Katharine and R. J. Reynolds: Partners of Fortune in the Making of the New South by Michele GillespieKatharine and R. J. Reynolds: Partners of Fortune in the Making of the New South by Michele Gillespie

Katharine and R. J. Reynolds: Partners of Fortune in the Making of the New South

byMichele Gillespie

Paperback | April 15, 2016

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Despite its intrigue, the story of R. J. and Katharine Reynolds, the tobacco magnates, had never been fully told. Gillespie now provides a sweeping account of how one of the nation's most influential elite couples came together to shape the New South in an age of modernization and progressive reformation.
Michele Gillespie is a professor of history and dean of the undergraduate college at Wake Forest University. She is also author of Free Labor in an Unfree World: White Artisans in Slaveholding Georgia, 1789–1860 (Georgia) and co-editor of ten books, including North Carolina Women: Their Lives and Times (Georgia).
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Title:Katharine and R. J. Reynolds: Partners of Fortune in the Making of the New SouthFormat:PaperbackDimensions:440 pages, 9 × 6 × 0.68 inPublished:April 15, 2016Publisher:University Of Georgia PressLanguage:English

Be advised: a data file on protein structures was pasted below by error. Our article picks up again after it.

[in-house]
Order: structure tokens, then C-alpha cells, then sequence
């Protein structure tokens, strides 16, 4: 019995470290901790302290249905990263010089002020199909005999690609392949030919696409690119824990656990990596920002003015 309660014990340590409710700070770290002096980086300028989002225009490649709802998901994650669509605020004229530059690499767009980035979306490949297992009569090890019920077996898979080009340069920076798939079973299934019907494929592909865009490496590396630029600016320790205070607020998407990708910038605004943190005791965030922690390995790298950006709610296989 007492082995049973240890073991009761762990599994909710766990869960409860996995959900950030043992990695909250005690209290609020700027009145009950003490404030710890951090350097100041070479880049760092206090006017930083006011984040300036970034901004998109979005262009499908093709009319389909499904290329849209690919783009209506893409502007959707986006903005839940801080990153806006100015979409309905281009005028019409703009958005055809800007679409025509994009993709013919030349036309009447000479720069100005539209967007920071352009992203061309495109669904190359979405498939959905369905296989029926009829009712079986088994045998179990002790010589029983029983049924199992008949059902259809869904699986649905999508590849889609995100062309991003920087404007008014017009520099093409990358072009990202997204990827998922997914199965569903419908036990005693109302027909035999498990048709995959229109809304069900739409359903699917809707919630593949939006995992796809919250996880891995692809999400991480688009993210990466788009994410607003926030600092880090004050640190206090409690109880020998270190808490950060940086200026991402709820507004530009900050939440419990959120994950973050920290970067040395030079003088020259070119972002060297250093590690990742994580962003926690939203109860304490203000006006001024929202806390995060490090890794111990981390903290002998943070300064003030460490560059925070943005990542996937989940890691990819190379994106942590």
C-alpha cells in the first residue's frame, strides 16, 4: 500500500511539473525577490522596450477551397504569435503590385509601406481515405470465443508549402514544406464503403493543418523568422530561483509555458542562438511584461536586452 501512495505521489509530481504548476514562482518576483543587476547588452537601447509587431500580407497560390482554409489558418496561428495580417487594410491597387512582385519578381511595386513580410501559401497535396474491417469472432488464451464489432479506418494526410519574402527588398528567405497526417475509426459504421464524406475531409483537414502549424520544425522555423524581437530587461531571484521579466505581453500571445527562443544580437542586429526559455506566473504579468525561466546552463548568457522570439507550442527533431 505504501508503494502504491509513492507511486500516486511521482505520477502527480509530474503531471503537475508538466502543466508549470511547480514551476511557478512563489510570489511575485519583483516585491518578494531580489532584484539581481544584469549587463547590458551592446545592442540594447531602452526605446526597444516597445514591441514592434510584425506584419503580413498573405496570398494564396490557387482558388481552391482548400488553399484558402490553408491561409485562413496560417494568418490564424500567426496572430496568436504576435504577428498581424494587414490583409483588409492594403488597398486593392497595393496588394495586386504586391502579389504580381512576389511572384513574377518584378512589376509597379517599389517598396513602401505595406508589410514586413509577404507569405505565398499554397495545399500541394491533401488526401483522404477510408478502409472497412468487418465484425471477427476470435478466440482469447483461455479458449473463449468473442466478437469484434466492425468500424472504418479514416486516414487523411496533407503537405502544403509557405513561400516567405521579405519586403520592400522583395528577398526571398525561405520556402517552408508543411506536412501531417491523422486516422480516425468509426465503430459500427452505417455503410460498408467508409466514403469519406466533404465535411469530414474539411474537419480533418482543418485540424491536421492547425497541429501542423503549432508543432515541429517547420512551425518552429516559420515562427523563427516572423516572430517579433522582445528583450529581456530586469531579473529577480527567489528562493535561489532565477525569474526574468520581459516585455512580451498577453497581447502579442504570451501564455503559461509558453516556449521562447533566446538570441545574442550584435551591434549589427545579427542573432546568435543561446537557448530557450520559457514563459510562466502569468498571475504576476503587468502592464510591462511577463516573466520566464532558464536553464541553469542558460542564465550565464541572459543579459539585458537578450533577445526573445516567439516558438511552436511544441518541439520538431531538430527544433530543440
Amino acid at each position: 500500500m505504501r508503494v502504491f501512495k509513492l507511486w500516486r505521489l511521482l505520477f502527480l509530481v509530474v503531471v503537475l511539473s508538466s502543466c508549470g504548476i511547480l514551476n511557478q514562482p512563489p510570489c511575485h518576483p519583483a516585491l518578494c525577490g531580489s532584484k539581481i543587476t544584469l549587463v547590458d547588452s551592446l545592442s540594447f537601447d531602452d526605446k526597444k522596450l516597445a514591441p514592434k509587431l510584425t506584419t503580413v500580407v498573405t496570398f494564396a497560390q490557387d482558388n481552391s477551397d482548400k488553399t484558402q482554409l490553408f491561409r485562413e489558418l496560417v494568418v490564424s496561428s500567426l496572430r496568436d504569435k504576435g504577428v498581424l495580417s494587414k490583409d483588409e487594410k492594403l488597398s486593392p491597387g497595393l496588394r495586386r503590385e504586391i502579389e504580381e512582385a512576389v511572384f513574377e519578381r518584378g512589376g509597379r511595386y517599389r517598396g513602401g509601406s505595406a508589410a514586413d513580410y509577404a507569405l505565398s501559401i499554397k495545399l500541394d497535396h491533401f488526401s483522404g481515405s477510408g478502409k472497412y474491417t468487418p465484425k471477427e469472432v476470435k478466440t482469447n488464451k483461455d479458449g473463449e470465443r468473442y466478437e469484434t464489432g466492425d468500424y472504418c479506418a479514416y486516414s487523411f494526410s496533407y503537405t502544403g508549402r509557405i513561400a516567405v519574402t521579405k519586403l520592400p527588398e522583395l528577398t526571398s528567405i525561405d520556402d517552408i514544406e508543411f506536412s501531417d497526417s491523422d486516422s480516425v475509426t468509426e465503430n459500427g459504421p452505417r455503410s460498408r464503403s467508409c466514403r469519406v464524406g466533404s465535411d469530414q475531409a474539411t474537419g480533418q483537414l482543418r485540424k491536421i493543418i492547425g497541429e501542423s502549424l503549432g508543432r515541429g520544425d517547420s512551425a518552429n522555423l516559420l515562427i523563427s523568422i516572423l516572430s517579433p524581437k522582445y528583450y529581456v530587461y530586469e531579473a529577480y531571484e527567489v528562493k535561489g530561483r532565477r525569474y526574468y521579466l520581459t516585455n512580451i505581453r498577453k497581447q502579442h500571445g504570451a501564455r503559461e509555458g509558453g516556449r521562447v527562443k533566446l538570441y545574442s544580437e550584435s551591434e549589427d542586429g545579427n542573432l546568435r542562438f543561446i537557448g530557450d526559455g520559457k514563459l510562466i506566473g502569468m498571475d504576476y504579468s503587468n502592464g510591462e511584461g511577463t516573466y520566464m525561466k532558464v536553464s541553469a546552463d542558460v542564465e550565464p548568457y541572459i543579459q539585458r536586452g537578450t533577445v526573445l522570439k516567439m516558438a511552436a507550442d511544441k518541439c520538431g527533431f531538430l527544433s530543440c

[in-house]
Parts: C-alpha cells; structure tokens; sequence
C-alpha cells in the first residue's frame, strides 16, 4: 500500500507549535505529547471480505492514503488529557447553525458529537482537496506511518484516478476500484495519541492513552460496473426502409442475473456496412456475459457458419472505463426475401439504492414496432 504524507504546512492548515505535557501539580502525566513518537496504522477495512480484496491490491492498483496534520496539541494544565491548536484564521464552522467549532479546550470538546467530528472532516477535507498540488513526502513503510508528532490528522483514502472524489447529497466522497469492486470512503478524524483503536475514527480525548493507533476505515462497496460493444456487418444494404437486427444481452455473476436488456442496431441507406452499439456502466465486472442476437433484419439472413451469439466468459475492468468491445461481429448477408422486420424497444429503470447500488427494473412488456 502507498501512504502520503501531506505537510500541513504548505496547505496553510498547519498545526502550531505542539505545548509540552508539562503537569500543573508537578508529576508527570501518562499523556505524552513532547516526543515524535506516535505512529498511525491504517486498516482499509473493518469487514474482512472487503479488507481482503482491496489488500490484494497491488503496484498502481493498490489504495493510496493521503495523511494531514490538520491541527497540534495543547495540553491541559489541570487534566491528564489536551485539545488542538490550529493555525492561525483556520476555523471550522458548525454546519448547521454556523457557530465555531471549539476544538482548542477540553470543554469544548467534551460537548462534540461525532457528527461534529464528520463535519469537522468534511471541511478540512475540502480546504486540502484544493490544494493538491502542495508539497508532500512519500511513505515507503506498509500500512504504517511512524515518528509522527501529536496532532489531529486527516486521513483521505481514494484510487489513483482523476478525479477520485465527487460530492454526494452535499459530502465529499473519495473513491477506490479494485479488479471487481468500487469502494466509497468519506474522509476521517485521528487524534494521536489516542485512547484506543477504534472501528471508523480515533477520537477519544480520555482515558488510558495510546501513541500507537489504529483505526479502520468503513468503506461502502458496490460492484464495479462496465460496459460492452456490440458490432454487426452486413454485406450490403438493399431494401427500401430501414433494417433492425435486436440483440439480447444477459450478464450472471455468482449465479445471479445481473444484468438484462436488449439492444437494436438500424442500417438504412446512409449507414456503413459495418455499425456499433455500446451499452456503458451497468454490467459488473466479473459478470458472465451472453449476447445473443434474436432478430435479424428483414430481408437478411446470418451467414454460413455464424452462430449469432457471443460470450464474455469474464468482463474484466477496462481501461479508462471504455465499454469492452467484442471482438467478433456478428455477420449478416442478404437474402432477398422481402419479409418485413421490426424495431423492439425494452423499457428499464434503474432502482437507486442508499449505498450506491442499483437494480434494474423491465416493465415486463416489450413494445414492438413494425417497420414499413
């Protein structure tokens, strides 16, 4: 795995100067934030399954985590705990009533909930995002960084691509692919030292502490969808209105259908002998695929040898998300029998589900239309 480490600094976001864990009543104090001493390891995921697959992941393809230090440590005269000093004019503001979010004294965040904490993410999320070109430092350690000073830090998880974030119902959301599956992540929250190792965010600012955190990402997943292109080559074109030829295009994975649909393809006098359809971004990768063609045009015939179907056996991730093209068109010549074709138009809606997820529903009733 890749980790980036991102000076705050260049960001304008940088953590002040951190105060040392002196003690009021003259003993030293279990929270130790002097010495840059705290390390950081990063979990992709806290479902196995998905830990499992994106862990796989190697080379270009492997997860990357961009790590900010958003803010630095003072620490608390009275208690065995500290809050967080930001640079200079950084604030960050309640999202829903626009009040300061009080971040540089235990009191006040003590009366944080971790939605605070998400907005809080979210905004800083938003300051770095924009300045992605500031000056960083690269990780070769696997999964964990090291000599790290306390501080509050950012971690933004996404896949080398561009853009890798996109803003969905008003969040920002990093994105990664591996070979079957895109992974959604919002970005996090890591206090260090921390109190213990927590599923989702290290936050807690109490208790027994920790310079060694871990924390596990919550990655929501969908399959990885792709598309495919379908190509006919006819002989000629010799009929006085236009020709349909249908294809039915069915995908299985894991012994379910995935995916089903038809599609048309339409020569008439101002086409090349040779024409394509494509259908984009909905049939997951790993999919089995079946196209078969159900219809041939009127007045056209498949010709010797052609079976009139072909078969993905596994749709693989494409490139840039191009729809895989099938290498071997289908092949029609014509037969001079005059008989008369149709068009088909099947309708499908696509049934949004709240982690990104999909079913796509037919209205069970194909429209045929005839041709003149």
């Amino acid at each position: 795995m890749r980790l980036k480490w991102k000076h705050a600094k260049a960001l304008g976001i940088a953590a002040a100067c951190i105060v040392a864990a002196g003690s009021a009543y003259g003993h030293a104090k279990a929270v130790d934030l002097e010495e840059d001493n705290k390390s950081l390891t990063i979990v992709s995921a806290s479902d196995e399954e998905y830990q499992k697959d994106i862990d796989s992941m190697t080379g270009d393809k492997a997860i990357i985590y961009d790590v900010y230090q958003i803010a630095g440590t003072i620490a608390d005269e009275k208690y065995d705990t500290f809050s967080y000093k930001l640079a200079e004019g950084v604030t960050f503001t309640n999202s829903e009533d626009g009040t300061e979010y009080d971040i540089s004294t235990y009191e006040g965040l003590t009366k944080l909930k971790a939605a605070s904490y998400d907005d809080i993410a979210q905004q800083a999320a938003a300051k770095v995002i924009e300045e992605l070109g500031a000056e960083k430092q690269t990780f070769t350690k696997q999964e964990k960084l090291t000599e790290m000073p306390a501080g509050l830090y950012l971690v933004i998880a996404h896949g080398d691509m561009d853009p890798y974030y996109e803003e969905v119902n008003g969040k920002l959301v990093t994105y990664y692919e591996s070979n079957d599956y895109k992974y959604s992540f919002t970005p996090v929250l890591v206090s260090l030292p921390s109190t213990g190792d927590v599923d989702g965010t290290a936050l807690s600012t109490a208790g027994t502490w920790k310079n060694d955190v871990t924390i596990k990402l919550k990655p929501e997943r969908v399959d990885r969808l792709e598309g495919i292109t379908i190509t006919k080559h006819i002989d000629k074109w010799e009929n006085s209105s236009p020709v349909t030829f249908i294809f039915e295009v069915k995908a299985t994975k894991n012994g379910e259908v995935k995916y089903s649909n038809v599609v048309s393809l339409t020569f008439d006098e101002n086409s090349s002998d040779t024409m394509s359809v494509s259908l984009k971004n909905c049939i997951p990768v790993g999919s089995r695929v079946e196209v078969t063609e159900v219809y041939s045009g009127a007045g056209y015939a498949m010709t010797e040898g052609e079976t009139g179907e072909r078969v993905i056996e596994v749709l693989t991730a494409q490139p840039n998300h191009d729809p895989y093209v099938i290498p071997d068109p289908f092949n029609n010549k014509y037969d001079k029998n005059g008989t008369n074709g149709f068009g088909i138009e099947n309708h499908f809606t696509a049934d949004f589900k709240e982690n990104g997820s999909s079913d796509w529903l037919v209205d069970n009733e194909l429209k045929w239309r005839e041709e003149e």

The following ISBNs are associated with this title:

ISBN - 10:0820347221

ISBN - 13:9780820347226

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Table of Contents

Acknowledgments ix

Introduction 1

1 Making a Business of It 15

2 A Hardworking, Painstaking Student 47

3 Making Money 77

4 Dearest of All 121

5 Brains and Backbone 163

6 A Thousand Cattle on a Hill 213

7 A Woman for a New Day 262

Epilogue 291

Notes 299
Bibliography 359
Index 375

Editorial Reviews

In this well-researched joint biography of entrepreneur Richard Joshua Reynolds (RJR) and businesswoman Katharine Smith Reynolds, Michele Gillespie traces the rise of a husband and wife from the ranks of the middling sort to positions of great wealth and power. . . . The author takes care to situate the couple in the economic, political, and social currents of their time, and Gillespie's diligence in this regard informs readers about southern history and conveys appreciation for the lives of the couple. - Julia Kirk Blackwelder - Journal of Southern History